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Les Misérables | Study Guide

Victor Hugo

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Les Misérables | Part 4, Book 4 : Saint-Denis and Idyll of the Rue Plumet (Aid from Below or from Above) | Summary



During the time when they were feeling somewhat estranged, Jean Valjean and Cosette had begun making visits to the poo,r and this is how they met the Jondrettes. After the attempted robbery, Cosette sees her father's chisel burn and begins caring for the infected wound, which brings them closer together. By the time spring arrives, both Jean Valjean and Cosette have cheered up, and he encourages her to begin walking in the garden again.

One evening Gavroche is walking around town looking for dinner and remembers Mabeuf's garden and apple tree. As he approaches, he overhears a conversation between Mabeuf and his servant, Mother Plutarch, which reveals they have only the apples left to eat, so he refrains from taking one. He crawls under a bush to sleep but soon witnesses Montparnasse attacking an old man who ends up overpowering him. The old man happens to be Jean Valjean, and he gives the 19-year-old criminal a lecture, then hands him his purse. Gavroche sneaks out of the garden and picks Montparnasse's pocket. When he comes back, he throws the purse at Mabeuf's feet, near the bench where he is dozing. This wakes him up, and he finds six napoleons (120 francs) inside.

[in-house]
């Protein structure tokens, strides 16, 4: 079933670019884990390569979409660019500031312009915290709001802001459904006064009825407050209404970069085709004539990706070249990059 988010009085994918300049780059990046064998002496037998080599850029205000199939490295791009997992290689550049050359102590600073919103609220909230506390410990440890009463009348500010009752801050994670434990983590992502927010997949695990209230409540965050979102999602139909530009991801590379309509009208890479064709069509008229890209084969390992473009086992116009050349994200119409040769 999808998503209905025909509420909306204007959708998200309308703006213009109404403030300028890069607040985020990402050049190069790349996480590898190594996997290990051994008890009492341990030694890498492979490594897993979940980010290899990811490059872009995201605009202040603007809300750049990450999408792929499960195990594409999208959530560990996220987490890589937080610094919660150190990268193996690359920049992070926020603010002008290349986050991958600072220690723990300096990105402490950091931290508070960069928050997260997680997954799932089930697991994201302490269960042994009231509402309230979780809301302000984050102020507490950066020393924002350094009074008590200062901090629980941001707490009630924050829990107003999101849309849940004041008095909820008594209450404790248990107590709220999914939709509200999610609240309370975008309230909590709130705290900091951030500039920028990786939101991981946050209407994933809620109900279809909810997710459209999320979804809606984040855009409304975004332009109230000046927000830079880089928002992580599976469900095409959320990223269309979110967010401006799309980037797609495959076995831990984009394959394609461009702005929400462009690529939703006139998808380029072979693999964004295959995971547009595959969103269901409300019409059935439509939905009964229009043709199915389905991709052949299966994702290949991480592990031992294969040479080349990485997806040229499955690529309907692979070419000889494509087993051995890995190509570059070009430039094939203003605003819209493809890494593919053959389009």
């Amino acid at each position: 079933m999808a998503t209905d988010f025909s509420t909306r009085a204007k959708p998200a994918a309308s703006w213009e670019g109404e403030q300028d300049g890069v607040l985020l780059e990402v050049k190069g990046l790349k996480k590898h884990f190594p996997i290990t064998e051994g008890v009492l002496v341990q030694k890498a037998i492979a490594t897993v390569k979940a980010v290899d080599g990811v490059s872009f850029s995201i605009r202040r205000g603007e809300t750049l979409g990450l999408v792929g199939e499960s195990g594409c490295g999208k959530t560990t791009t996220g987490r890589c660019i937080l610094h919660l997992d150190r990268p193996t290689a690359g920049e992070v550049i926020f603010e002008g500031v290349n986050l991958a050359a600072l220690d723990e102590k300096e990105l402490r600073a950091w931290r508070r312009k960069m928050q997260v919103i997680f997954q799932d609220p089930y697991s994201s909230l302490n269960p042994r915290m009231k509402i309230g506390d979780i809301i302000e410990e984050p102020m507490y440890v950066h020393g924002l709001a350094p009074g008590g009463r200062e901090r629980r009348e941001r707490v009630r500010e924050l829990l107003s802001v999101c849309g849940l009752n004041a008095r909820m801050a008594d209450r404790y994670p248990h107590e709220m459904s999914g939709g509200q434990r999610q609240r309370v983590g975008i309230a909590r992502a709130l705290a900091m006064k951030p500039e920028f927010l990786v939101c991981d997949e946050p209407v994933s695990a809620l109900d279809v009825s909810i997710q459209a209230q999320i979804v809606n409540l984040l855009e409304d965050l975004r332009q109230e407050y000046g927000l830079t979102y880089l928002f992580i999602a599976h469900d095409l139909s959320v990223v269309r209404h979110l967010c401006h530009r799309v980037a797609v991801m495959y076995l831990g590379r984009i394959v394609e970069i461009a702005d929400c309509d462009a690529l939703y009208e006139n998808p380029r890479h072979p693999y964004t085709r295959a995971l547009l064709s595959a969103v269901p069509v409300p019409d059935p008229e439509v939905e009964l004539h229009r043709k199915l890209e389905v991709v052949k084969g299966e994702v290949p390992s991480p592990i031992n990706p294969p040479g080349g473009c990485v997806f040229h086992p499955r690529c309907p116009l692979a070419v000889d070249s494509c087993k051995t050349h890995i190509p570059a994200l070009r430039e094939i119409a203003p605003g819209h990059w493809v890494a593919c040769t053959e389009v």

This book explains why Valjean and Cosette were giving alms to the Thénardiers. Of course the hero does not tell Cosette how he received the wound but is happy to have it since it brings him and Cosette back together. Cosette now establishes a regular habit of walking in the garden, which will become an important plot point.

Little Gavroche, a Thénardier in name only, is a street urchin with a heart of gold. He forgoes his dinner of apples when he hears what dire straits the old people are in, and he steals from the criminal and gives the money to Mabeuf. Gavroche hardly seems to realize his extreme misfortune and exhibits more than one instance of generosity and compassion throughout the story. He doesn't fault his parents for their lack of care; he simply takes it as a fact of life. Although Gavroche seems less of a realistic character and more of plot device, he enters the story from time to time to remind the reader that poverty does not rob all people of their humanity. He also serves to arouse the reader's pity for the orphaned and the disenfranchised.

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